[email protected]: Will pharma become $600 bn industry?
There is need for collaboration between industry, govt and academia to catalyse innovation and growth in the pharma sector
To achieve the gargantuan target, government's intervention is also required in certain policy areas. There is need to develop people and skills – filling gap between industry and academia, skilling industry, strengthening the SME sector by special incentives, developing policies and incentives for upstream capacity building in APIs and specialty chemicals, and providing investment based or outcome-based incentives in research (R&D centres)
To commemorate India completing 100 years of Independence, the Indian government has begun work on a blueprint for a future ready [email protected] - a vision plan for the next 25 years under the rubric of Azadi Ka Amrit Mahotsav to take the country to the next level of growth. The 'vision plan' targets to attain new heights of prosperity of the country, making best facilities available both in the villages and the cities, eliminating unnecessary interference by the government in the lives of citizens, and building world's most modern infrastructure. The Prime Minister's Office (PMO), as well as the Cabinet Secretary, has assigned 10 Sectoral Group of Secretaries (SGOS) to create a blueprint for the [email protected] plan and finalise the 2047 plan by May 2022. SGoS has been given instructions to identify the achievable targets within the stipulated time, set realistic targets, timelines and milestones for the 2047 plan, as these will act as the 'foundation for future growth' of the country.
While NITI Aayog and other think-tanks are burning the midnight oil to create a blueprint for the [email protected] plan, the pharmaceutical industry in the country has drawn up an ambitious target of making the Indian pharmaceutical industry a $600-billion industry in the next 25 years. Of course, from a mere Rs10 crore in 1948 to more than Rs2 lakh crore at present, the Indian pharmaceutical industry has undisputedly grown by leaps and bounds. Indeed, the Indian pharmaceutical industry has seen an envious growth, exporting affordable quality medicines to more than 200 countries in the world, including the developed countries like the US and Europe. By any standard, it is a great feat for a sector which was dominated by the multinational pharma companies until 1970's. Even though it has come a long way to adorn the epithet of 'the pharmacy of the world', the Indian pharma industry's vision of becoming a US$ 600 billion size by 2047 is a herculean target.
To achieve that target, a slew of measures are needed to be taken by the Indian government. India needs to develop huge capabilities for manufacturing active pharmaceutical ingredients (APIs), key starting materials (KSMs), basic chemicals, and critical excipients. Besides, several steps should be taken including upgrading academia, introducing regulatory reforms and government's handholding to facilitate innovation and growth of the industry. There is an urgent need for promoting India's pharmaceutical exports with RoW (rest of the world) countries like China, Russia, Brazil, South Africa, Australia, and Turkey. As more than 50 per cent of India's pharma exports go to the RoW countries, which include all the emerging markets, India should initiate measures for signing mutual recognition agreement with RoW countries which are not a part of Pharmaceutical Inspection Co-operation Scheme (PICS), which account for almost 140 countries, to accept GMP issued by Indian regulators as evidence of GMP in order to waive inspections. This would enable quick and seamless access of these markets by WHO GMP certified Indian manufacturers. Besides, there is an urgent need for developing innovation and R&D Centres of Excellence (CoE) for pharma and biologics in order to prepare the industry for going up the value chain as well as building expertise in digital and data driven technologies for development, manufacturing and supply chain in pharmaceuticals and healthcare.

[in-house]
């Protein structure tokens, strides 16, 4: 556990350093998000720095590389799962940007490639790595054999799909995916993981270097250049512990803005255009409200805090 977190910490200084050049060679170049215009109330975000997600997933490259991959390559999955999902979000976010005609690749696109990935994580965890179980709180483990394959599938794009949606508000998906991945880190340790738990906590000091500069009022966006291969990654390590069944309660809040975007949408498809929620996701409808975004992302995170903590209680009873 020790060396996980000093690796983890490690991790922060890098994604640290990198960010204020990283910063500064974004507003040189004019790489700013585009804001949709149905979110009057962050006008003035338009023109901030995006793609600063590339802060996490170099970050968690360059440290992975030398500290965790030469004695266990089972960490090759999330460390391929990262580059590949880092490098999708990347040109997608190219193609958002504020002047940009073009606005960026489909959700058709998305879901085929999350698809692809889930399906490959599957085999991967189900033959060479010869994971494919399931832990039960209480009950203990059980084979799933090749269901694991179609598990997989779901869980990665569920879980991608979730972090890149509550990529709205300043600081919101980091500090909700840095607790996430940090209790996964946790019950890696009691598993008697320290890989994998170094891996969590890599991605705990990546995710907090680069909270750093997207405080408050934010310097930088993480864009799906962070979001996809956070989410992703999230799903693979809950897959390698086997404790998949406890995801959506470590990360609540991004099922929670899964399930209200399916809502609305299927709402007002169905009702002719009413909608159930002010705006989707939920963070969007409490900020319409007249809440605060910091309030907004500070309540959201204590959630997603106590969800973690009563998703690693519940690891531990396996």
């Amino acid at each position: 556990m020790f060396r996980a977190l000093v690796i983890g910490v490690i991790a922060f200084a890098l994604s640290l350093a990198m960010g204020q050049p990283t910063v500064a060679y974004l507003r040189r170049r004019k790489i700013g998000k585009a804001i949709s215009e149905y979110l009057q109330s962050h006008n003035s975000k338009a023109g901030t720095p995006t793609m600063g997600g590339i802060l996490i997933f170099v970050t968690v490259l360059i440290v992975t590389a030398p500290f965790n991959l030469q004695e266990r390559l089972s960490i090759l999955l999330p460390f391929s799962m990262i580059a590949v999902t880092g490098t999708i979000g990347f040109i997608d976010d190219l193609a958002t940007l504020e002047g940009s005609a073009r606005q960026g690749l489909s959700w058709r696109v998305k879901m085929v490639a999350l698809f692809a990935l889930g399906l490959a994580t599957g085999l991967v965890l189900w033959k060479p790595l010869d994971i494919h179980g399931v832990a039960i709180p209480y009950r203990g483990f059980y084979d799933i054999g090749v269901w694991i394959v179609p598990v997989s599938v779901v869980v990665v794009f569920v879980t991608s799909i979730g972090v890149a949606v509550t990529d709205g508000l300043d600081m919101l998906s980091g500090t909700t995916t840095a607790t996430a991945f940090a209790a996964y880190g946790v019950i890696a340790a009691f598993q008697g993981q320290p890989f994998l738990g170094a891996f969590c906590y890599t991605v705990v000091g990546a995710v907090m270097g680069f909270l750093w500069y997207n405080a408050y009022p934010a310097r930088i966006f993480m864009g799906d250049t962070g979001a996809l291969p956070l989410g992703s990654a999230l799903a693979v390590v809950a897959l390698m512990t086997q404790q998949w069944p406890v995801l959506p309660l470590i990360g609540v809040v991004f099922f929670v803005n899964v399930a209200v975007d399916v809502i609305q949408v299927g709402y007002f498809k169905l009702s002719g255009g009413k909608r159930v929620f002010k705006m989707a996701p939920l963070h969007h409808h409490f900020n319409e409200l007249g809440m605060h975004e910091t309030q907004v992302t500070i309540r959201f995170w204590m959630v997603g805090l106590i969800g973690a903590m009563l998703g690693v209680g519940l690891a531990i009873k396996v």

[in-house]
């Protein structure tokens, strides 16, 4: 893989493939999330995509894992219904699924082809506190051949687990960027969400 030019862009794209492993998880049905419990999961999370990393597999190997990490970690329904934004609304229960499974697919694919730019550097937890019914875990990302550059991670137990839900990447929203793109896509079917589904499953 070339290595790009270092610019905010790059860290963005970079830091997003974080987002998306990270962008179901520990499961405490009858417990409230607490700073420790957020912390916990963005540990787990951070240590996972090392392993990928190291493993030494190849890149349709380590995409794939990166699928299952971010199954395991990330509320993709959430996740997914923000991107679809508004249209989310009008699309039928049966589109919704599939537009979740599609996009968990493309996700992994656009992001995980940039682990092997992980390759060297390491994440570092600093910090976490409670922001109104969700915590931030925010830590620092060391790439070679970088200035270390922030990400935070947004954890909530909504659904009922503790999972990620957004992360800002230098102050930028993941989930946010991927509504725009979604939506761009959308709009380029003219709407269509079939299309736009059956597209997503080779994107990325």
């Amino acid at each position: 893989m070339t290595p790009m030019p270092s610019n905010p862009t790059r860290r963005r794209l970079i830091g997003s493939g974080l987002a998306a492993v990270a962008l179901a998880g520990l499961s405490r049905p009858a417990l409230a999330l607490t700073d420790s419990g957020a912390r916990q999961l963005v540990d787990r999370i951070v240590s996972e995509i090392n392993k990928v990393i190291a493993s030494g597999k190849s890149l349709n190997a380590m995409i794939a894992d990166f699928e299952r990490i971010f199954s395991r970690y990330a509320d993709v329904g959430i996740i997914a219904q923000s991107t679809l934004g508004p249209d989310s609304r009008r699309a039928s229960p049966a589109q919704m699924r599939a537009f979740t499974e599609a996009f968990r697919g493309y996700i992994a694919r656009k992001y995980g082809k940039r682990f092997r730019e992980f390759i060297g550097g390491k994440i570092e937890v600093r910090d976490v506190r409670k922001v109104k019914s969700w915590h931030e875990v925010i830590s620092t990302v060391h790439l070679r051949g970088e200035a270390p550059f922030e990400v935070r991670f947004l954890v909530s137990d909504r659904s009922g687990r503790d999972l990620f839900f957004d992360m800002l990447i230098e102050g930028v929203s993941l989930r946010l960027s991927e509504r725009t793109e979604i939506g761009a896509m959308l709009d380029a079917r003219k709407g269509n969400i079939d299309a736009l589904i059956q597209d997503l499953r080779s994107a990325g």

To achieve the vision of becoming a $600 billion industry, there is need for collaboration between industry, government and academia to catalyse innovation and growth in the pharma sector. Also there is the need for introducing reforms in laws and regulations aimed at promoting the growth of the industry through ease of doing initiatives, reducing compliance burden, decriminalization of minor offenses, modifying the pricing framework to take into account the uncertainties and volatilities. But, changes in the pharma regulations should be done phase-wise keeping in mind that the country has to address the national needs, that of affordability and quality, and the role of SMEs in nation building. At the same time, aligning with global standards – WHO GMP, ICH and PICS should also be a long-term goal with suitable handholding.
To achieve the gargantuan target, government's intervention is also required in certain policy areas. There is need to develop people and skills – filling gap between industry and academia, skilling industry, strengthening the SME sector by special incentives, developing policies and incentives for upstream capacity building in APIs and specialty chemicals, and providing investment based or outcome-based incentives in research (R&D centres).
(The author is freelance journalist with varied experience in different fields)